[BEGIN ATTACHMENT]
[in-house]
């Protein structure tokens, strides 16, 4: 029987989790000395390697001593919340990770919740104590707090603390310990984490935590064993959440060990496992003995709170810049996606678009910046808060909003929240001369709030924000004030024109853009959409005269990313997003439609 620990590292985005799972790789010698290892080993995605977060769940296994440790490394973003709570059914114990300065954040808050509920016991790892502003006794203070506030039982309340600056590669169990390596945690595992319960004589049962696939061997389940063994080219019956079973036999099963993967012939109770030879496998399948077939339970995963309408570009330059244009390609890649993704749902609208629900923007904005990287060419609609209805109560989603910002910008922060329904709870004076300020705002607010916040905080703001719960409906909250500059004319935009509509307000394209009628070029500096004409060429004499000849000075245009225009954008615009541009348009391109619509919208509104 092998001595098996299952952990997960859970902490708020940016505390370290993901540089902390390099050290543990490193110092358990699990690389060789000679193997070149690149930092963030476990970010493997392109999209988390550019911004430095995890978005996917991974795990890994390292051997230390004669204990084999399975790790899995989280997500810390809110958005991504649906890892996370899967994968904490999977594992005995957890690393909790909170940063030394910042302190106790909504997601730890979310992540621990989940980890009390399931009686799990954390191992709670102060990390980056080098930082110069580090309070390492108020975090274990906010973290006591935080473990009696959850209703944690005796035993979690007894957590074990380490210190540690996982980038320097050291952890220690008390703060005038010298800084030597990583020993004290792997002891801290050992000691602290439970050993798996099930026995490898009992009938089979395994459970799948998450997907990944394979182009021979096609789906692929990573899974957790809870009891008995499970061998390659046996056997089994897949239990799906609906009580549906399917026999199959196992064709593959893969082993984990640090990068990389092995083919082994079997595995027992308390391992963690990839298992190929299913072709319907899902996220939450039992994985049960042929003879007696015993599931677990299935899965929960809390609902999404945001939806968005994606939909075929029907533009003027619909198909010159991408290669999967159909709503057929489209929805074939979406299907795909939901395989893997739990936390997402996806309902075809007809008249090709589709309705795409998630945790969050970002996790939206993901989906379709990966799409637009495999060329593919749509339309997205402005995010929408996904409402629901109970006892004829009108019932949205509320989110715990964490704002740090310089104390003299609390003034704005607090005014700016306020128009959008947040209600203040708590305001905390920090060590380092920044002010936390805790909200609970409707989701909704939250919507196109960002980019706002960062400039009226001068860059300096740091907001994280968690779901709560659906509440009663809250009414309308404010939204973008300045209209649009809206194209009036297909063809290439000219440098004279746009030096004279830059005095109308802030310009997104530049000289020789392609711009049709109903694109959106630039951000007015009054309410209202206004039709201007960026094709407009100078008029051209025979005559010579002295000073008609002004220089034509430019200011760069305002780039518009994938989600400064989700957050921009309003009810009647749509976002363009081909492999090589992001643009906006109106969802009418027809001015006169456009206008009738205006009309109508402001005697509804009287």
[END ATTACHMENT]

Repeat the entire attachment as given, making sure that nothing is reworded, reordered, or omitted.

[in-house]
């Protein structure tokens, strides 16, 4: 029987989790000395390697001593919340990770919740104590707090603390310990984490935590064993959440060990496992003995709170810049996606678009910046808060909003929240001369709030924000004030024109853009959409005269990313997003439609 620990590292985005799972790789010698290892080993995605977060769940296994440790490394973003709570059914114990300065954040808050509920016991790892502003006794203070506030039982309340600056590669169990390596945690595992319960004589049962696939061997389940063994080219019956079973036999099963993967012939109770030879496998399948077939339970995963309408570009330059244009390609890649993704749902609208629900923007904005990287060419609609209805109560989603910002910008922060329904709870004076300020705002607010916040905080703001719960409906909250500059004319935009509509307000394209009628070029500096004409060429004499000849000075245009225009954008615009541009348009391109619509919208509104 092998001595098996299952952990997960859970902490708020940016505390370290993901540089902390390099050290543990490193110092358990699990690389060789000679193997070149690149930092963030476990970010493997392109999209988390550019911004430095995890978005996917991974795990890994390292051997230390004669204990084999399975790790899995989280997500810390809110958005991504649906890892996370899967994968904490999977594992005995957890690393909790909170940063030394910042302190106790909504997601730890979310992540621990989940980890009390399931009686799990954390191992709670102060990390980056080098930082110069580090309070390492108020975090274990906010973290006591935080473990009696959850209703944690005796035993979690007894957590074990380490210190540690996982980038320097050291952890220690008390703060005038010298800084030597990583020993004290792997002891801290050992000691602290439970050993798996099930026995490898009992009938089979395994459970799948998450997907990944394979182009021979096609789906692929990573899974957790809870009891008995499970061998390659046996056997089994897949239990799906609906009580549906399917026999199959196992064709593959893969082993984990640090990068990389092995083919082994079997595995027992308390391992963690990839298992190929299913072709319907899902996220939450039992994985049960042929003879007696015993599931677990299935899965929960809390609902999404945001939806968005994606939909075929029907533009003027619909198909010159991408290669999967159909709503057929489209929805074939979406299907795909939901395989893997739990936390997402996806309902075809007809008249090709589709309705795409998630945790969050970002996790939206993901989906379709990966799409637009495999060329593919749509339309997205402005995010929408996904409402629901109970006892004829009108019932949205509320989110715990964490704002740090310089104390003299609390003034704005607090005014700016306020128009959008947040209600203040708590305001905390920090060590380092920044002010936390805790909200609970409707989701909704939250919507196109960002980019706002960062400039009226001068860059300096740091907001994280968690779901709560659906509440009663809250009414309308404010939204973008300045209209649009809206194209009036297909063809290439000219440098004279746009030096004279830059005095109308802030310009997104530049000289020789392609711009049709109903694109959106630039951000007015009054309410209202206004039709201007960026094709407009100078008029051209025979005559010579002295000073008609002004220089034509430019200011760069305002780039518009994938989600400064989700957050921009309003009810009647749509976002363009081909492999090589992001643009906006109106969802009418027809001015006169456009206008009738205006009309109508402001005697509804009287």